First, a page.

Australian Made Solar Roofing Panels Provide Heat And Power

solarroofpanelsunsw

In an effort to bring Australia in line with an international zero-emissions building code, researchers from the University of New South Wales (UNSW) are working on a system to better harness the power of solar energy to generate electricity and heating for homes.
     
A prototype rooftop solar power system developed by UNSW’s School of Photovoltaic and Renewable Engineering (SPREE) that combines photovoltaics with thermal technology has demonstrated the ability to produce warm air throughout winter. 
     
Unlike conventional PV systems with solar cells mounted on top of the roof of a house, the UNSW technology is designed to be integrated into roofing panels, allowing excess heat generated by the panels – which would otherwise be wasted – to warm the home.
     
The research is part of a series of ‘carbon-positive’ products that will be tested and further developed by the Cooperative Research Centre (CRC) for Low-Carbon Living at UNSW later this year; aimed at bringing Australia in line with Europe and the UK, which plan to introduce a zero-carbon building code in 2016. 
  
Professor Deo Prasad, head of the CRC, says when it comes to lowering Australia’s carbon footprint, the biggest savings can be made in energy efficient buildings.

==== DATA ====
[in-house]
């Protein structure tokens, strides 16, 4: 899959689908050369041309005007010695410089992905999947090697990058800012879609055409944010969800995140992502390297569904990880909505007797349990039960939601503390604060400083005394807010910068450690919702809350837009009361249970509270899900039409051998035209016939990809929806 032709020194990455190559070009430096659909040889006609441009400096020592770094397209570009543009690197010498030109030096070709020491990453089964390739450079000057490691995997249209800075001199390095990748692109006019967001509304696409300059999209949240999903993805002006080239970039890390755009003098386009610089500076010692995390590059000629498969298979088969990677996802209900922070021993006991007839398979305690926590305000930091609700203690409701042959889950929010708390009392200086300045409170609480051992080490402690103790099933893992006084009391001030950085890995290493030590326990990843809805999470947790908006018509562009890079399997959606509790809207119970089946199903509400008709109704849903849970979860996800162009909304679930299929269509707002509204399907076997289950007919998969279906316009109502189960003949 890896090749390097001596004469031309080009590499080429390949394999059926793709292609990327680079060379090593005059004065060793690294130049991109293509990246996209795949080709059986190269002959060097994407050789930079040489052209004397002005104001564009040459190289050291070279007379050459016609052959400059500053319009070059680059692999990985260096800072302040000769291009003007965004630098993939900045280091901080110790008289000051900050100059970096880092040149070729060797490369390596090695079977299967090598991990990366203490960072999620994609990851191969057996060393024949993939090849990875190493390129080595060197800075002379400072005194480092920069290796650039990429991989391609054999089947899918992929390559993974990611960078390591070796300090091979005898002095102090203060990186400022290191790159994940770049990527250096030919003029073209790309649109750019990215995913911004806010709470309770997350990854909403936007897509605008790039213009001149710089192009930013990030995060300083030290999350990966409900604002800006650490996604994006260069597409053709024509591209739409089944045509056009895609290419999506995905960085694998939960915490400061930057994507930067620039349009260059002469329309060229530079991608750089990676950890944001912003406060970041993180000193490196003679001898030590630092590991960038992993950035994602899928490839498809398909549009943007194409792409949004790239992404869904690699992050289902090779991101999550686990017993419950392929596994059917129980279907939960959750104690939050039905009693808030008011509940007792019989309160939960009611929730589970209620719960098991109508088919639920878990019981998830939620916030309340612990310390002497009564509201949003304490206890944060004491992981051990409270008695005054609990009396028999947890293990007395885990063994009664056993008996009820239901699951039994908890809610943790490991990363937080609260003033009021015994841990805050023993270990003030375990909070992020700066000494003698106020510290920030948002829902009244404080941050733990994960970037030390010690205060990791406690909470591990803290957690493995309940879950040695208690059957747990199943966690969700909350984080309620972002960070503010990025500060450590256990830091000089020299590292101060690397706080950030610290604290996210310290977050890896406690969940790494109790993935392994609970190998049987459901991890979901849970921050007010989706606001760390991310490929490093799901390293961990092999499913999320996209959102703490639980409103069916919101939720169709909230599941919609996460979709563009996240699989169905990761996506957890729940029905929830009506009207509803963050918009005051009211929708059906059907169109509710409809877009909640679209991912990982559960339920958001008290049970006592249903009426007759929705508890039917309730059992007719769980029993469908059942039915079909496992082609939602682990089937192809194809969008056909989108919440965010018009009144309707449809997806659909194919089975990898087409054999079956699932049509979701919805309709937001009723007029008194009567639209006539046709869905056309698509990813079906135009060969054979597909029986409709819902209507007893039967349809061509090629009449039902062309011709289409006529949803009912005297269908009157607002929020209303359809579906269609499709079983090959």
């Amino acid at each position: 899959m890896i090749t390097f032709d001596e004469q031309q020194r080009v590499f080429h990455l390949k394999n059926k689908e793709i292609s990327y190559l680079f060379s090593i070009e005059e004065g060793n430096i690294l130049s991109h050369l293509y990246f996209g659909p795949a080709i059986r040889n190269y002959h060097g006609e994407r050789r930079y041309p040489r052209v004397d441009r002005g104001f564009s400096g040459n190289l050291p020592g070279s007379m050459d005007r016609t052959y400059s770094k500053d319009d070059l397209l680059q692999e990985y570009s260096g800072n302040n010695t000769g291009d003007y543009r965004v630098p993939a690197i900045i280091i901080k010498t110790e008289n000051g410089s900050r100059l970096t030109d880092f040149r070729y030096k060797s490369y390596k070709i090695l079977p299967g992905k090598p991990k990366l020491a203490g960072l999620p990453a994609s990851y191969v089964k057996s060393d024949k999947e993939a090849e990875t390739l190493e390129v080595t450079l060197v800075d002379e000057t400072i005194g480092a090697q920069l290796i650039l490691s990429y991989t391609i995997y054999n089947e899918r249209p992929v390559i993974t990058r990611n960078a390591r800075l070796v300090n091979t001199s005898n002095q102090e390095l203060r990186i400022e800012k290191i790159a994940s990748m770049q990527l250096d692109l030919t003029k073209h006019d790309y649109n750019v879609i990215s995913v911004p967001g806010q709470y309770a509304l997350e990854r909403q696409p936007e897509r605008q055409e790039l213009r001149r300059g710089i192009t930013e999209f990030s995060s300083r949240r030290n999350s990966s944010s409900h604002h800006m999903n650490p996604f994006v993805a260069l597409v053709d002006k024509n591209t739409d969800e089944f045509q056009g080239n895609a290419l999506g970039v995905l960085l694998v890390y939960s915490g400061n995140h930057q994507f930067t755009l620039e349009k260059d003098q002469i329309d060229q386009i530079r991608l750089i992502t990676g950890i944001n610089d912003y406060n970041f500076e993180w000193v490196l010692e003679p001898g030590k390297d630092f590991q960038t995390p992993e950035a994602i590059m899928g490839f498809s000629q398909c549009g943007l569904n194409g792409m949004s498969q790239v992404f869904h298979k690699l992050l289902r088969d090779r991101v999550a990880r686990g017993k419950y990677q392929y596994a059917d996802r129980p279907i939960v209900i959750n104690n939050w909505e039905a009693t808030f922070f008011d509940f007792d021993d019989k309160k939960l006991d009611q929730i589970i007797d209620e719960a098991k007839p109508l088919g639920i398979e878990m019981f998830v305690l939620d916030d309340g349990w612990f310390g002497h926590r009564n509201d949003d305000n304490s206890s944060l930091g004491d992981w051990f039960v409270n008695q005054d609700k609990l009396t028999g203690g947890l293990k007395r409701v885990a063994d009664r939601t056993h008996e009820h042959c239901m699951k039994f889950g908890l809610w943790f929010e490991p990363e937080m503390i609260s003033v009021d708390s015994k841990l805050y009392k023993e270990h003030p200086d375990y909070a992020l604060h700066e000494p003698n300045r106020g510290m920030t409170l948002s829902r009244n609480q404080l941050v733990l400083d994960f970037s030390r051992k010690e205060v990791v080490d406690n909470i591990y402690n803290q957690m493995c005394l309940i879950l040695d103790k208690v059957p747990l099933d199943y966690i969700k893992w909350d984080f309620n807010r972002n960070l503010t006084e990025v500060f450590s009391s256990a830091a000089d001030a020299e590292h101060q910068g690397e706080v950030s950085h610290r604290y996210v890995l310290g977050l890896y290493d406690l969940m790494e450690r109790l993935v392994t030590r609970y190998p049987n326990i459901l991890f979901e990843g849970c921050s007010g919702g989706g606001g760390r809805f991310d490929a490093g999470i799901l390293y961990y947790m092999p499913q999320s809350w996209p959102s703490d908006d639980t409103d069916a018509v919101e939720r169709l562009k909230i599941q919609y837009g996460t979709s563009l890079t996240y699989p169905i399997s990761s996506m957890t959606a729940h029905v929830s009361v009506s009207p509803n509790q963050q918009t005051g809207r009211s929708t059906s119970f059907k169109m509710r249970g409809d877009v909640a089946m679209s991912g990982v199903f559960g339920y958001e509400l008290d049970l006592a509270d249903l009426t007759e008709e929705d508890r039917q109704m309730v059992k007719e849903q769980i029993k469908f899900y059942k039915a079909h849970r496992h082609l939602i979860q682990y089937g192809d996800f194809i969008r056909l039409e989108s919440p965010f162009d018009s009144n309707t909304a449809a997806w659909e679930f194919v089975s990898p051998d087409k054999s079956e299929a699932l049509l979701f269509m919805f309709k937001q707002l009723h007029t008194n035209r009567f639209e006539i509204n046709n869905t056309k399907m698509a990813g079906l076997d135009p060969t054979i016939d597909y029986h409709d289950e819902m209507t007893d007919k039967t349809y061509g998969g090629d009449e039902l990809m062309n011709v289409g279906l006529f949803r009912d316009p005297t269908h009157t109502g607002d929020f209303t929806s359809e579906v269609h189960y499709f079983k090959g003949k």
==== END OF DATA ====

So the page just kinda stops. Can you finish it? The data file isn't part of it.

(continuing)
“The built environment is responsible for 40 per cent of energy use and Australia’s homes account for 16.5 per cent of our emissions in electricity use alone, without accounting for energy embodied during the production and disposal of building materials.”
   
The CRC’s associate professor Alistair Sproul, developer of a thermal air conditioner, says the idea behind carbon positive products is to begin paying back the greenhouse debt of a product once it is installed in a home.
   
“Instead of simply putting solar cells on top of regular roofs, they are integrated, so that the minute the metal roofing is installed, it starts to pay back its carbon debt by pumping power into the grid and providing warm air in the winter.”
  
The products will be tested from late 2012 in so-called “living laboratories”, one of which is located in the recently constructed Tyree Energy Technologies Building, at UNSW’s Kensington campus. 
  
The School of Photovoltaic and Renewable Engineering was also in the news recently after the School’s Professor Martin Green; Executive Research Director of ARC Photovoltaics Centre of Excellence was appointed a member of the Order of Australia (AM) on Australia Day for service to science.
  
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